Maybe for some, yes… but for me, I’d rather spend the money on something else that is more important.

    TY Ms.Jillian for posting this & all the others. 8 )

  18. Sheri says

    I bought microfiber rags to use as diapers! I got them at Costco in automotive area. They worked really well. They kept the bottom drier than the cotton. But I also used homemade flannel diapers. I threw them all together for the wash with no problem. I used oxiclean and sunshine for my bleach. They are still being used as rags in my house six years later. I think they were a dollar each. That’s the right price for my diapers.

    There are different kinds of micro fibers! I have had a few other kinds of microfiber rags migrate into my house that didn’t work as well as the ones I bought. That might account for all the different opinions… The ones that don’t work as well are the ones that stick to themselves. Perhaps they were dried on too high of heat?

    Anyway, that’s my experience.

  19. Loulou says

    Microfiber cloths are great for washing your car, because they are much softer on the paint.

    Microfiber is recommended to use on prescription and non prescription glasses with a cleaner of course(do not use Windex on glasses). Just like any rag, you have to wash and rinse well for it not to leave streaks.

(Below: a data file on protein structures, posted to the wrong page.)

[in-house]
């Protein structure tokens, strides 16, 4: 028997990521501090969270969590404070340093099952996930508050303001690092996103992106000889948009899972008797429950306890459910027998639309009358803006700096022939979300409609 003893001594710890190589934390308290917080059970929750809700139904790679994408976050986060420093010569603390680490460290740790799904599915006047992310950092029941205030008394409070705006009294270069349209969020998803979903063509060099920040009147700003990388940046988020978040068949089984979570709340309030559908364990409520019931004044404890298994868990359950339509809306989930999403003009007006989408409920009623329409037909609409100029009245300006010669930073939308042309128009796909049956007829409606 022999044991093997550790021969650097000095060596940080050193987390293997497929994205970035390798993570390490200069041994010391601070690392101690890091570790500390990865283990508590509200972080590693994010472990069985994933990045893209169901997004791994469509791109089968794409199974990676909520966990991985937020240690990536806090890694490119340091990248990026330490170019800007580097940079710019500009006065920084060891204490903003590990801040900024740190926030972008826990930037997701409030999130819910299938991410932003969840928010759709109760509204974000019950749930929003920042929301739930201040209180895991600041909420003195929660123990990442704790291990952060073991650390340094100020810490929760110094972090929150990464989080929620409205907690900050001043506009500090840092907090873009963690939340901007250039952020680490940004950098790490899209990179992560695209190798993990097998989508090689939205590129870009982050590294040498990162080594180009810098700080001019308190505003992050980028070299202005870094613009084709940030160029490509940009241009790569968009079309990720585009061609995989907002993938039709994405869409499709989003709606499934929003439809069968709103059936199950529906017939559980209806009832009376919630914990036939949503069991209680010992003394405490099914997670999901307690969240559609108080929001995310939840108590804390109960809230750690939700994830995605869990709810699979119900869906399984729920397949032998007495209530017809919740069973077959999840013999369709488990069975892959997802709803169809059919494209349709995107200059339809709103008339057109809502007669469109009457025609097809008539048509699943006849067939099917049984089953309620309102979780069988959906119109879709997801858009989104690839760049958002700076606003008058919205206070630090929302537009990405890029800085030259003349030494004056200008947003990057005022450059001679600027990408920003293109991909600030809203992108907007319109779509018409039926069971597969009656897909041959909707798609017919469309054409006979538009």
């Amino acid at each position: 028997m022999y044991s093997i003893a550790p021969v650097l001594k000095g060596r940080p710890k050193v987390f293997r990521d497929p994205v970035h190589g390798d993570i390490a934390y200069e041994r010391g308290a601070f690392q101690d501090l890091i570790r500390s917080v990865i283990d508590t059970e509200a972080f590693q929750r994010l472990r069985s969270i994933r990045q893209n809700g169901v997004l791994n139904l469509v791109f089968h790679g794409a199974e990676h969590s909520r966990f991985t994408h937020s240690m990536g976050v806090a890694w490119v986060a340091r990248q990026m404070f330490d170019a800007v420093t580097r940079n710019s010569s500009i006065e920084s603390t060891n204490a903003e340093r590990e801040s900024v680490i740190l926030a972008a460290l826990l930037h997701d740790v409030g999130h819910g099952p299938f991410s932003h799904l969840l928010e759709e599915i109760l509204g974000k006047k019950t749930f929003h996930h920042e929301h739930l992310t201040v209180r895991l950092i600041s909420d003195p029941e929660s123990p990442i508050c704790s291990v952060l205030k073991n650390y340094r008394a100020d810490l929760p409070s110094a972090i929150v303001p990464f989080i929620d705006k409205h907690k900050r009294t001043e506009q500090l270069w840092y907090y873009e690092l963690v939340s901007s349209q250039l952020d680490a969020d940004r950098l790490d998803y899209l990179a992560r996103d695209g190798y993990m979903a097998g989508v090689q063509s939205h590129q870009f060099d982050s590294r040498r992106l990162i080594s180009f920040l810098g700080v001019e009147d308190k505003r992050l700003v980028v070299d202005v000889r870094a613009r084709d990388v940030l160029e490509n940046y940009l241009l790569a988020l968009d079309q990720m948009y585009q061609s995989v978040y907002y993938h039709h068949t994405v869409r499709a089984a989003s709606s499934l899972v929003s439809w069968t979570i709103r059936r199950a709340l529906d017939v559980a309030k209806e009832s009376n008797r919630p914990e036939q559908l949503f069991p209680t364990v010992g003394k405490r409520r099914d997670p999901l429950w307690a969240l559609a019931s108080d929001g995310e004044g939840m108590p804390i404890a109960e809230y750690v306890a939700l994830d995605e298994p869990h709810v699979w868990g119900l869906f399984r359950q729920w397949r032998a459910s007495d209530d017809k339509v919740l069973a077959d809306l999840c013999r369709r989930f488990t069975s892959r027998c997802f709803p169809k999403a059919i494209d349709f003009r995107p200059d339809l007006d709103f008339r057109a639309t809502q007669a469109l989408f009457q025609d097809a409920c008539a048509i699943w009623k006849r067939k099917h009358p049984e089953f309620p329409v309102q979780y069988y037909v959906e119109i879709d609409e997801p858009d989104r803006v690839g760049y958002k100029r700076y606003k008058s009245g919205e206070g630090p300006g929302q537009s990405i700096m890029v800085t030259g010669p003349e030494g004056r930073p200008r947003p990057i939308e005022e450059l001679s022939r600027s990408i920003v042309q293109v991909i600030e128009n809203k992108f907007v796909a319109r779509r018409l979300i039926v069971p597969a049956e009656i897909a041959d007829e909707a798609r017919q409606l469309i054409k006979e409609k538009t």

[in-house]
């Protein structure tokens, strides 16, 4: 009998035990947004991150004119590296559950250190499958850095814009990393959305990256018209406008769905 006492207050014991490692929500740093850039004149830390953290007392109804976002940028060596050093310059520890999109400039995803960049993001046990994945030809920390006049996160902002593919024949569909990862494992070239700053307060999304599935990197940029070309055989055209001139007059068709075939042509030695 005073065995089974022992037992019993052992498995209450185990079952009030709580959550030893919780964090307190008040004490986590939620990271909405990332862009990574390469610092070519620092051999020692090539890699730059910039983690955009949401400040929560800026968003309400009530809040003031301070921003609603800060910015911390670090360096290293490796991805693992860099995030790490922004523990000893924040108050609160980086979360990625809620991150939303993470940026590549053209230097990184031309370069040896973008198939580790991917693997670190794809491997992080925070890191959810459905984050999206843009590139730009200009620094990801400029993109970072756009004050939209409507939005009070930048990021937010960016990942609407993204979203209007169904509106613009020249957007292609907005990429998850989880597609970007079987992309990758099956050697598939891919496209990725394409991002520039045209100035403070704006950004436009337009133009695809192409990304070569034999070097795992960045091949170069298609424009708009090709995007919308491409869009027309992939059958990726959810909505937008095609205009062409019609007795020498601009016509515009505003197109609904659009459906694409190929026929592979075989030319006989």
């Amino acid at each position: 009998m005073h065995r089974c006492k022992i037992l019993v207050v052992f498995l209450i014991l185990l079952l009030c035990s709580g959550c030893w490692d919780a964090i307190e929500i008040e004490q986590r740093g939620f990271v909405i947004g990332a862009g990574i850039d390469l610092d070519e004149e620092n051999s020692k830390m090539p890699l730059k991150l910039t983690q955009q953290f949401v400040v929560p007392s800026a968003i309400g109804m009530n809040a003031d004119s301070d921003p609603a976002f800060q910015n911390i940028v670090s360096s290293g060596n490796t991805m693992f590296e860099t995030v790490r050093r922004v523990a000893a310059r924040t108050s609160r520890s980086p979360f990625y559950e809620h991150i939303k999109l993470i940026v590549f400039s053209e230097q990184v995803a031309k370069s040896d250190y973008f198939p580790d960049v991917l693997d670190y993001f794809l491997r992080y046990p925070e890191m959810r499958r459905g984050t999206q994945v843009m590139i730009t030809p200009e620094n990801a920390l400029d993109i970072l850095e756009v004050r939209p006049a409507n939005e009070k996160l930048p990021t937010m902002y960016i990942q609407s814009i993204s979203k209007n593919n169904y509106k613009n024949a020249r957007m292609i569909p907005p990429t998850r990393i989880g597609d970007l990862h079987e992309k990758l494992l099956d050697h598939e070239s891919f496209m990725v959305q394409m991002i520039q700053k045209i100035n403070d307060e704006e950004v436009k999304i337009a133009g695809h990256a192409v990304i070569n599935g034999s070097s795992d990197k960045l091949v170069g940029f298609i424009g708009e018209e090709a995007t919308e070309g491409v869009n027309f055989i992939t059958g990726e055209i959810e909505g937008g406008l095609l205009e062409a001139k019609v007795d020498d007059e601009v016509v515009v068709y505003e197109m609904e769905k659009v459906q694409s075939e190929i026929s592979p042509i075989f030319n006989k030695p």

20. Sharon says

    Microfibre cloths, I have a stack of these from my partners cleaning business – worth feeling them if you can before you buy them they should feel soft & absorbent not scratchy, plasticy or staticy (not a word but the best I can do), some are more absorbent than other, depends on the ratio of fibres when they are made. Big thing is they are an abrasive cloth, so be warned, they can strip minute amounts of protective coatings off whatever you are cleaning – so I don’t recommend them for cars, antiques or anything you really treasure and will have in 10 years +. Is it worth buying the expensive ones – no, not really, they are no more resistant to stains etc than any of the others. When mine are just about had it, they are used with straight vinegar to remove oil stains off the bbq, oven etc, and are then thrown away. To wash, I rinse all the cloths in the tub & then I use a half cap or dishwashing detergent & half cap of washing liquid on a cold wash, then add 1/2 cup of vinegar to the rinse water, then re rinse in cold water again. You can leave them to soak in this solution overnight but do not add any other fabrics in when washing them as they collect lint from other things.

  21. UK resident says

    Guess what. Hope none of my friends read this but I was interested in microfiber beach towels for holidays so we didn’t add weight to the already usually full cases.
    These are quite expensive and if ordered online you there’s added postage.
    I looked at buying by the yard and making my own: Still expensive.
    I bought lots of packs of microfiber cleaning cloths and sewed them together and made four very large towels for the price of ONE ready made towel.(Six cloths to each towel).
    Yes, it took a while to sew by machine but they are great and for the beach are not just good enough, they are BRILLIANT!
    I know they don’t really dry your skin but make a good cover-up and remove most of the water which is good enough in a warm climate.